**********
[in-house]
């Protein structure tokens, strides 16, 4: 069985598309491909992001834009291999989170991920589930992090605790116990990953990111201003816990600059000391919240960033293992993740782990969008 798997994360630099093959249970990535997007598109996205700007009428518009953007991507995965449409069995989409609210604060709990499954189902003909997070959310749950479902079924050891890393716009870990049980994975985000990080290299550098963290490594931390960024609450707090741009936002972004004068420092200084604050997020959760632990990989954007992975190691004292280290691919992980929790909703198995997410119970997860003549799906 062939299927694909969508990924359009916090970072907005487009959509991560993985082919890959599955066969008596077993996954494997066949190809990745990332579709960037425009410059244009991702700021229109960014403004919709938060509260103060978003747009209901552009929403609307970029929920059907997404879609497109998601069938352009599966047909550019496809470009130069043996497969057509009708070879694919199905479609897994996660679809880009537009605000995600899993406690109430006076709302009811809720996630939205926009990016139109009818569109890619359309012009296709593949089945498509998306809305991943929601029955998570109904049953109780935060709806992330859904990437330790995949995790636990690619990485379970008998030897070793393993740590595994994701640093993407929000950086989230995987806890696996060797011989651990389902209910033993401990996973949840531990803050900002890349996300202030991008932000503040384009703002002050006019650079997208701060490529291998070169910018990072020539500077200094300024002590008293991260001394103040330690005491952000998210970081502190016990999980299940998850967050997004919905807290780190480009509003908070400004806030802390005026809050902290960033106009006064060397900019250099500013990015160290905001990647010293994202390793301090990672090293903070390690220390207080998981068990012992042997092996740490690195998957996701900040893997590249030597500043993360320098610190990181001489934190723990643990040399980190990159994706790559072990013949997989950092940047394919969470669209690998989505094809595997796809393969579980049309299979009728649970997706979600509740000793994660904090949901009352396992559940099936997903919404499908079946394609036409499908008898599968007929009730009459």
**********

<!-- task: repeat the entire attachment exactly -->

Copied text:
[in-house]
């Protein structure tokens, strides 16, 4: 069985598309491909992001834009291999989170991920589930992090605790116990990953990111201003816990600059000391919240960033293992993740782990969008 798997994360630099093959249970990535997007598109996205700007009428518009953007991507995965449409069995989409609210604060709990499954189902003909997070959310749950479902079924050891890393716009870990049980994975985000990080290299550098963290490594931390960024609450707090741009936002972004004068420092200084604050997020959760632990990989954007992975190691004292280290691919992980929790909703198995997410119970997860003549799906 062939299927694909969508990924359009916090970072907005487009959509991560993985082919890959599955066969008596077993996954494997066949190809990745990332579709960037425009410059244009991702700021229109960014403004919709938060509260103060978003747009209901552009929403609307970029929920059907997404879609497109998601069938352009599966047909550019496809470009130069043996497969057509009708070879694919199905479609897994996660679809880009537009605000995600899993406690109430006076709302009811809720996630939205926009990016139109009818569109890619359309012009296709593949089945498509998306809305991943929601029955998570109904049953109780935060709806992330859904990437330790995949995790636990690619990485379970008998030897070793393993740590595994994701640093993407929000950086989230995987806890696996060797011989651990389902209910033993401990996973949840531990803050900002890349996300202030991008932000503040384009703002002050006019650079997208701060490529291998070169910018990072020539500077200094300024002590008293991260001394103040330690005491952000998210970081502190016990999980299940998850967050997004919905807290780190480009509003908070400004806030802390005026809050902290960033106009006064060397900019250099500013990015160290905001990647010293994202390793301090990672090293903070390690220390207080998981068990012992042997092996740490690195998957996701900040893997590249030597500043993360320098610190990181001489934190723990643990040399980190990159994706790559072990013949997989950092940047394919969470669209690998989505094809595997796809393969579980049309299979009728649970997706979600509740000793994660904090949901009352396992559940099936997903919404499908079946394609036409499908008898599968007929009730009459």